Born in Detroit, Michigan, Felice Rosser relocated to New York City in the mid 1970s to attend college, and quickly gravitated to the local music scene. She played bass in bands with singer/guitarist Deerfrance and performance artist Jennifer Jazz. In the 1980s, Rosser played in Sistren, an all-female reggae band. She also played with the late artist Jean-Michel Basquiat and new wave artists Bush Tetras, Gary Lucas and Ari-Up of The Slits. In the 1990s, Rosser started Faith, which has released albums in 2001 and 2007. Faith more recently released a four-song EP, Soul Secrets. Faith presently consists of Rosser, guitarist Nao Hakamada and drummer Paddy Boom.

At The Bowery Electric, Faith combined several ingredients to concoct a new broth. Rosser interpreted a soulfully emotive vocal style reminiscent of Nina Simone, Laura Nyro or Joan Armatrading. The singer/songwriter’s lyrics sounded like poems attached to light melodies. The power trio hit warm grooves with Rosser playing sparse funk and reggae basslines, Hakamada playing stinging alternative rock guitar leads and Boom playing jazz-styled drums. Together the rock and soul trio produced a matured sound for matured audiences.


Spanking Charlene/The Bowery Electric/February 19, 2015

Vocalist Charlene McPherson knows she has a big fanny. The name of her band, Spanking Charlene, pokes fun at that attribute. The rock band was formed in 2007 in Brooklyn, New York, and almost immediately released a debut album. Little Steven Van Zandt featured the music on his Underground Garage radio program and then named Spanking Charlene as the “Best Unsigned Band in America” after he had the three finalists perform in a contest at Pianos. The grand prize was having Van Zandt produce two songs for the winning band. These two songs appeared on the band’s second album, 2012’s Where Are The Freaks? Spanking Charlene is comprised of McPherson, guitarists Mo Goldner and Eric Ambel, bassist David Leatherwood, and drummer Eric Seftel.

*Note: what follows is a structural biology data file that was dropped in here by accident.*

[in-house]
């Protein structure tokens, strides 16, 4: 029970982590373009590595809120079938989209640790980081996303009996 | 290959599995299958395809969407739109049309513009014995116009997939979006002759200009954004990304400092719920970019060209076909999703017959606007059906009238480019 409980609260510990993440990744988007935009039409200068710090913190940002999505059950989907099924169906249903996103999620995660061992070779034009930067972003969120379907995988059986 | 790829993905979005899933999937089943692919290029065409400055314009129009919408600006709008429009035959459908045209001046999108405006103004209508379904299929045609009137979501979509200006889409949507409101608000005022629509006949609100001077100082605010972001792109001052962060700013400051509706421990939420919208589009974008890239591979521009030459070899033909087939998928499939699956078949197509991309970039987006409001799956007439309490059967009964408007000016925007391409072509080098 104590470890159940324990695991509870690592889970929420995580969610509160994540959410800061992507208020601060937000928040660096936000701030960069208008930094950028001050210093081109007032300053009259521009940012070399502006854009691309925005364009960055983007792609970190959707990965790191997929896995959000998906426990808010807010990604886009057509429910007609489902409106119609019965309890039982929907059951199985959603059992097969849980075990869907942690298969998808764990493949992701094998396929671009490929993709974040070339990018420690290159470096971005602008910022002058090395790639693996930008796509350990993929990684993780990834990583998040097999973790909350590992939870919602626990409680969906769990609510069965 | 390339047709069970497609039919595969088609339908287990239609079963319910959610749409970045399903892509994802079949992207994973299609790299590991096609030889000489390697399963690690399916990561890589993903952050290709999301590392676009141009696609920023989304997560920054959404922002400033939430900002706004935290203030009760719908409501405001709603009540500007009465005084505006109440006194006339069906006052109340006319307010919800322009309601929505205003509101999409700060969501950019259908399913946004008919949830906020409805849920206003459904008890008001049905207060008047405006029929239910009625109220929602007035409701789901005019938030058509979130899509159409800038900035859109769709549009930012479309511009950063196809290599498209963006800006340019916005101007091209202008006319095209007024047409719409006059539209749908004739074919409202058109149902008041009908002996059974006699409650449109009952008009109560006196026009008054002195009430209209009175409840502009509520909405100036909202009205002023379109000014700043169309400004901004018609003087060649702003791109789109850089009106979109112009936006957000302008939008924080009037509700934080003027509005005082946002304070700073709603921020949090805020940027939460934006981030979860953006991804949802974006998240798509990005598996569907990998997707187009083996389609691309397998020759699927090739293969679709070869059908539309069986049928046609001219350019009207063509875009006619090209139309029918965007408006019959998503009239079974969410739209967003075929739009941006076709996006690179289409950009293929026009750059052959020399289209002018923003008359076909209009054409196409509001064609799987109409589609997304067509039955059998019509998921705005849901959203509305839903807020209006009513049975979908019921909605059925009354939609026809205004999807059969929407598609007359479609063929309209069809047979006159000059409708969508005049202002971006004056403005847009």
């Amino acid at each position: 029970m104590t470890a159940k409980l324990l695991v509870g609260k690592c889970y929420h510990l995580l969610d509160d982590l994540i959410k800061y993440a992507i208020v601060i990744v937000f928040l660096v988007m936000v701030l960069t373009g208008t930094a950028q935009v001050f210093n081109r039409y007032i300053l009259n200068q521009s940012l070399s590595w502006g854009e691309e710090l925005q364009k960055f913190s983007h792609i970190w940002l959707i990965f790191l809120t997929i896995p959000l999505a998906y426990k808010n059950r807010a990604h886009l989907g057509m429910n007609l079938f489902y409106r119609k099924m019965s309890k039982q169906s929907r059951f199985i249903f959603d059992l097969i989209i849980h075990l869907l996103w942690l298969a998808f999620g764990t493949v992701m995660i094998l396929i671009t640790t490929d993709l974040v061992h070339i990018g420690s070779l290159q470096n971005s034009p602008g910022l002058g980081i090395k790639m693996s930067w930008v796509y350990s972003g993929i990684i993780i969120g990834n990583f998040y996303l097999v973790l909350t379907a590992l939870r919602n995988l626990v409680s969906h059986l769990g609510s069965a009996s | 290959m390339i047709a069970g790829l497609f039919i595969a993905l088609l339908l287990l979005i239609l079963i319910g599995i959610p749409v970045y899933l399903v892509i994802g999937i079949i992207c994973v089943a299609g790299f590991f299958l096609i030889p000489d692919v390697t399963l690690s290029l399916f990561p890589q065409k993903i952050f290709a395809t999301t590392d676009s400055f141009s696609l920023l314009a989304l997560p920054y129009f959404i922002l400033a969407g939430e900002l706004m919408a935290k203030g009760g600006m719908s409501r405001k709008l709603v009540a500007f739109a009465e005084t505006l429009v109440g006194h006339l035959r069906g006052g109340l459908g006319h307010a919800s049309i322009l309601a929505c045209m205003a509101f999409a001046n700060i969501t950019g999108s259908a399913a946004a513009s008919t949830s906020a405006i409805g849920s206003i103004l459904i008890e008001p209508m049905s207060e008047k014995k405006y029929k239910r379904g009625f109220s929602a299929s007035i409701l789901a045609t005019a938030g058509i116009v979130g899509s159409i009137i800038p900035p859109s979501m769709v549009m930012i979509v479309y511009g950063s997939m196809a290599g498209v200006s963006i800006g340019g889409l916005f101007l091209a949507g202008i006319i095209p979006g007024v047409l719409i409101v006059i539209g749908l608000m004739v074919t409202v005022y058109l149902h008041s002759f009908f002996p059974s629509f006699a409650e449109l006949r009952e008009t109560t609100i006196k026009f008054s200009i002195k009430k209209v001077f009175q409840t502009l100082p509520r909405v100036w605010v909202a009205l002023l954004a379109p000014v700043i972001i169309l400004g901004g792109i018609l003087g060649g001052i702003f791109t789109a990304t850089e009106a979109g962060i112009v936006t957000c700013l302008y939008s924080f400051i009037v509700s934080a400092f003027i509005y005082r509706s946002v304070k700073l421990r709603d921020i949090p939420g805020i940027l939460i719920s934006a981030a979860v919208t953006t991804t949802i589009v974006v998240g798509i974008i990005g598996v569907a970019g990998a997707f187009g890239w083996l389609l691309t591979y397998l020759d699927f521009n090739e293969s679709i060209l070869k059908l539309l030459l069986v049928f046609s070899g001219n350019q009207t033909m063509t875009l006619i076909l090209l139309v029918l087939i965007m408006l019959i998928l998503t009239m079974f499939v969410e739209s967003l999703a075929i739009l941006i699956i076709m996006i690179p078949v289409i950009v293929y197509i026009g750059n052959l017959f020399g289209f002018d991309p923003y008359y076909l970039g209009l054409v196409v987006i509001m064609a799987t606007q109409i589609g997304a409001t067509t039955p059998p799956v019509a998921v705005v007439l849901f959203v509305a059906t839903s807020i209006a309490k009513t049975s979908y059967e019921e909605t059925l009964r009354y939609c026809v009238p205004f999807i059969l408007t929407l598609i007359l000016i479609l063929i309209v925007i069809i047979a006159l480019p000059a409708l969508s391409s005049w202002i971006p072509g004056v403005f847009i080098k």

At The Bowery Electric, Spanking Charlene played straight-up, no frills pop rock music. Much like mid-1960s radio music, everything boiled down to a tight ensemble of musicians supporting songs that revolved around catchy hooks and gripping vocals. McPherson’s sweetly soulful and sultry vocals were kept up front, soaring above the rocking guitar-based rhythms on uptempo songs. The jagged-edge guitar sounds kept the songs from becoming overly slick. While not really a punk band, Spanking Charlene’s set included a cover of X-Ray Specs’ anthem from 1977, “Oh Bondage! Up Yours!” Spanking Charlene made old-styled music sound fresh again.


Los Dudes/The Bowery Electric/February 19, 2015

There is a band called Los Dudes based in Ventura, California, and another band with the same name based in Brooklyn, New York. The Brooklyn band formed in 1993, and released a self-titled album in 1996 and a second album, Hipster Retirement Home, in 2013. The band consists of vocalist Jesse Bates, guitarists Eric Hartz and Eric Ambel, bassist Bob Cerny and drummer Todd Irwin.

Los Dudes self-describes itself as basement rock, so it was fitting that the band performed in the basement of The Bowery Electric. Lighthearted and jovial, the band performed clever novelty songs like “Let’s Get The Band Back Together” and “TV Nut” that spoofed youthful priorities. Far from polished, the punky garage band created and indulged in a good time party spirit with humorous compositions performed well.